If any of you enjoyed creating the frozen suncatcher craft from my last blog post, here is another fun frozen craft that is perfect for welcoming in the new year. This is a simple, yet stunning frozen candle lantern craft that will fill your New Year’s Eve with all the “oohs and aahs” of a fireworks display.
To make this craft really successful, you will need something to illuminate it. Before you begin, make sure you have a couple of small candles or electric tea lights on hand (even birthday candles will work, if that’s all you have available)
Here are some of the supplies you ‘ll need before you begin:
- A larger container
- A smaller container
- Freezing temperatures (or a freezer)
- The first thing I did was gather my containers… I did a lot of experimentation with this craft and learned a couple of things. When you gather your containers, you can use anything you have on hand. The important thing to note is that you’ll be putting a smaller container inside a larger one, and you’ll want enough space between the walls of the two containers to add embellishments and have at least a half-inch of ice to form. Just a note: Please do not use paper cups, even if they have a plastic coating. If you are using tin cans, remove the paper wrapper. Paper absorbs the water as it freezes, and then it can be really challenging to remove it.
2. After l had all of my containers picked out and sized accordingly, I took my traditional stroll around the neighborhood to collect any nature items that caught my fancy. I collected any I thought would make a fun decoration for my candle lantern project.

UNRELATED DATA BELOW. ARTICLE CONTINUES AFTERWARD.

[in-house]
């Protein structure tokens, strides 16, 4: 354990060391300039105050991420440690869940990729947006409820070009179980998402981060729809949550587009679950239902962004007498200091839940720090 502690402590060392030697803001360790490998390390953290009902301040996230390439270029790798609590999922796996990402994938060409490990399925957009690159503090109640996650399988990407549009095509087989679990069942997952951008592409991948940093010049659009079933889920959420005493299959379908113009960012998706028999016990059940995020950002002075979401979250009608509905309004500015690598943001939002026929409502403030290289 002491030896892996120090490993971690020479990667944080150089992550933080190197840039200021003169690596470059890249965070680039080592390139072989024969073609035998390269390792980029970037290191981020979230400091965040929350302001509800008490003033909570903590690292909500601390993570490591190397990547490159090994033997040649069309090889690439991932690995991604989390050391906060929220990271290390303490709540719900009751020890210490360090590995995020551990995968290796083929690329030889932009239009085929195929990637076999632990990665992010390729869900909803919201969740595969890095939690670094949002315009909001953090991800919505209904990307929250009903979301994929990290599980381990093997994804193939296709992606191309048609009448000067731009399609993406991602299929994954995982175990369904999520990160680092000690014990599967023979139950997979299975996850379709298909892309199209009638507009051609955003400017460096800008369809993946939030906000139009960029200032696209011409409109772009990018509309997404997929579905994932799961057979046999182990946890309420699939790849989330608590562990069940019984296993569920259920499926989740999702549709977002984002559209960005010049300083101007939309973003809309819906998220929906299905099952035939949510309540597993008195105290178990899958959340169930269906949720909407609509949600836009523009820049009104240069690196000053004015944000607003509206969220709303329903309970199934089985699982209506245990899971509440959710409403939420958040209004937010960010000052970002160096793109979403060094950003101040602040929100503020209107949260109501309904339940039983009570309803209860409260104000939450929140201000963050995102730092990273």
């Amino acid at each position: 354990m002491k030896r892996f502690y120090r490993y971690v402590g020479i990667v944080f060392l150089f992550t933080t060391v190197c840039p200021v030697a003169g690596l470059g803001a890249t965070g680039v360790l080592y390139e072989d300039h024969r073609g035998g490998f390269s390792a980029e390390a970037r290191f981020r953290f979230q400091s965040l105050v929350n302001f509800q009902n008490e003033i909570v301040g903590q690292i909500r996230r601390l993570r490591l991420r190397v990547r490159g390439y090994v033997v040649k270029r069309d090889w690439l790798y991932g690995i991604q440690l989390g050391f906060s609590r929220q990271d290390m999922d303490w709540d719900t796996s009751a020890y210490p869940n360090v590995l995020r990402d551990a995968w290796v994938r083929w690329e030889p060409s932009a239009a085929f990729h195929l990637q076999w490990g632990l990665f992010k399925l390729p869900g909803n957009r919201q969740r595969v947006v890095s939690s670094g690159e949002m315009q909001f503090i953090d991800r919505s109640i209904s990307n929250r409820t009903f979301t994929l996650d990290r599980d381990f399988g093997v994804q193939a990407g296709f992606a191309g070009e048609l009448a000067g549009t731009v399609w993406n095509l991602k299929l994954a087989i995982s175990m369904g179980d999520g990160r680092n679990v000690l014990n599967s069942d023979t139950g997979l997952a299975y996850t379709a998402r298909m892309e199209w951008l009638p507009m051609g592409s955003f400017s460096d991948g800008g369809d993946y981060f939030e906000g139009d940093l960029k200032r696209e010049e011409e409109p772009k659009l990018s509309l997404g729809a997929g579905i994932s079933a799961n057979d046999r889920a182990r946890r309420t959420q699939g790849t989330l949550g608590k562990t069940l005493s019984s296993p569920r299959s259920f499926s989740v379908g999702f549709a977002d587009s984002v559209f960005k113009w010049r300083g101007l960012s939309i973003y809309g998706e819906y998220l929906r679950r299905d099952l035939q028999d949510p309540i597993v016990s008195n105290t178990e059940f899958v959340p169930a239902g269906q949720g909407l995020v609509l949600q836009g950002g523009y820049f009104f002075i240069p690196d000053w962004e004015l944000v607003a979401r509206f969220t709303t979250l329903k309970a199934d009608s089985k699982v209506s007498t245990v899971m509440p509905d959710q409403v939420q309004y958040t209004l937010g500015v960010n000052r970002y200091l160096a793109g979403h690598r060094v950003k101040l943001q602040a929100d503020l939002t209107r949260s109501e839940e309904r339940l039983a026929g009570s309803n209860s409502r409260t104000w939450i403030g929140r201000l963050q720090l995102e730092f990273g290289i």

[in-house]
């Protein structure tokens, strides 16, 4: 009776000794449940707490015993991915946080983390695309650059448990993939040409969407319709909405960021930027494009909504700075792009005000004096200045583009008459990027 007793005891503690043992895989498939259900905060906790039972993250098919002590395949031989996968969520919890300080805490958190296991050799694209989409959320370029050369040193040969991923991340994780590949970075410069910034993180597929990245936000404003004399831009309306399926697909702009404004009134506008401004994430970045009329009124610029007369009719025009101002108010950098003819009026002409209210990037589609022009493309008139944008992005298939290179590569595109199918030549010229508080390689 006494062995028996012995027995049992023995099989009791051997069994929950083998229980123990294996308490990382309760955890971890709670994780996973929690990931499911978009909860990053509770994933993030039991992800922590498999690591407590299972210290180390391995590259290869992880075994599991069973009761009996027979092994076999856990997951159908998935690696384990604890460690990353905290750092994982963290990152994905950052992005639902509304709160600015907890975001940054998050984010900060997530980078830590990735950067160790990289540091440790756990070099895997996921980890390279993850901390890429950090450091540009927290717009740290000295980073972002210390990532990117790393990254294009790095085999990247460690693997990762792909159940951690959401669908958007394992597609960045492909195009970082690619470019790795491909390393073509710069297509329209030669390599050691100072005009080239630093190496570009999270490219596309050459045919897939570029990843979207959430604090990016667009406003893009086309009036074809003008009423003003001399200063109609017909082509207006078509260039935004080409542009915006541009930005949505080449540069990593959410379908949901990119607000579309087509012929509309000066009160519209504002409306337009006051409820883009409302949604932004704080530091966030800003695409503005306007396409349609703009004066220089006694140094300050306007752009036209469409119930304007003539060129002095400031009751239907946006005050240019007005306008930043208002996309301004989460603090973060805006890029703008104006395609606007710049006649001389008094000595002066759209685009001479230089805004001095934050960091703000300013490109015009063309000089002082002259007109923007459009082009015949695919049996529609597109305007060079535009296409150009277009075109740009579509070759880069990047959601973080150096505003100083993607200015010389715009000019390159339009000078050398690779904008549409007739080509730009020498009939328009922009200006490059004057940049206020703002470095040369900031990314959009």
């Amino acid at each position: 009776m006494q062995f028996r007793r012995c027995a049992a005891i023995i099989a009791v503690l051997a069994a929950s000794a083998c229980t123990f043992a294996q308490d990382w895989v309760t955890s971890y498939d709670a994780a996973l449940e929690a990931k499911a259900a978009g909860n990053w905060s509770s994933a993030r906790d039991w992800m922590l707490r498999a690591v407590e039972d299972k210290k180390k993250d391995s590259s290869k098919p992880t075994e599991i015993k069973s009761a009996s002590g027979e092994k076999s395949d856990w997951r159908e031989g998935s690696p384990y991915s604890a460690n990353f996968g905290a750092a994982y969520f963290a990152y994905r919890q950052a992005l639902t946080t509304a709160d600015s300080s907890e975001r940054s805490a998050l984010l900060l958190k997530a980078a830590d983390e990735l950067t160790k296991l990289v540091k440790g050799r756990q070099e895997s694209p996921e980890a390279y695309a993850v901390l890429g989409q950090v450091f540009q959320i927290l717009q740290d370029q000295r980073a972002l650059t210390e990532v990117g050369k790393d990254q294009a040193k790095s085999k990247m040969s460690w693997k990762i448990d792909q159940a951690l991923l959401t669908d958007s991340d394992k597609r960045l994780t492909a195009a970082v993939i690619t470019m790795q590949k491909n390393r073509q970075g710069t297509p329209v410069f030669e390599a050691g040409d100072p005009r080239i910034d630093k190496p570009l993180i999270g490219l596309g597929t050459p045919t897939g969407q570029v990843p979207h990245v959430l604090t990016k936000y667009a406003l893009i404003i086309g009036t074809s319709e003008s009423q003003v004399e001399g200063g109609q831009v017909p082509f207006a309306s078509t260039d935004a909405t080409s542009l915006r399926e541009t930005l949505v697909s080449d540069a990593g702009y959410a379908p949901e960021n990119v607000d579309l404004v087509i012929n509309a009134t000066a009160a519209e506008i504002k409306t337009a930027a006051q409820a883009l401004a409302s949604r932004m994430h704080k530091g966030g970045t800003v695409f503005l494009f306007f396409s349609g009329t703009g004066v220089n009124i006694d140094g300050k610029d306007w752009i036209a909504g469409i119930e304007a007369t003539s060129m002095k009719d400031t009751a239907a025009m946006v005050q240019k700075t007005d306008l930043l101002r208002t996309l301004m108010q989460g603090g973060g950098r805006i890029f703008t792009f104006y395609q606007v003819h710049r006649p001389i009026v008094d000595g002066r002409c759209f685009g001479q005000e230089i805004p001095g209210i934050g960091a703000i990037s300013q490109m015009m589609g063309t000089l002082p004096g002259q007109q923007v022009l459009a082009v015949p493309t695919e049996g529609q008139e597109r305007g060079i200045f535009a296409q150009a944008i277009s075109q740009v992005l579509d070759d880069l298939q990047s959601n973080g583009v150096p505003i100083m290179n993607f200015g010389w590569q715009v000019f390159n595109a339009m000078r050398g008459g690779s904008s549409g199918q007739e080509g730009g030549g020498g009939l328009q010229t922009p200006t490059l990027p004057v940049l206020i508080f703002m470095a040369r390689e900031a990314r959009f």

Once all your supplies are gathered, it is time to create.
3. Place your smaller container inside the larger one.
4. Next, add some of the nature items you picked out between the two containers, then fill the center container with water or rocks to weigh it down.
5. When you have your decorations arranged, carefully add water to the space between the two containers, and—if it’s cold enough—put it outside. If not, place it in your freezer. If you intend to light your candle lantern on New Year’s Eve, I strongly recommend creating it a day or two before the big event.
6. When the water is completely frozen, carefully extract the ice creation from the container. It may be that you need to run a little warm water over the bottom of the container to loosen it up enough to come free.
And, in case you’re curious, this is what happens when you fill a paper cup with water to weigh it down:
Basically, it’s impossible to get it out of the center of your lantern. Having said that, I also recommend that before you intend to use the candle lanterns, take them out of their containers to make sure they turned out the way you envisioned. If, like me, you have to go back to the drawing board, give yourself plenty of time to make and freeze another one. The finished lanterns can just go back into the freezer until you’re ready to light them.
7. When it finally seems dark enough outside, put a light inside your frozen candle lantern, and let the world enjoy a lovely and beautiful way to welcome in a New Year!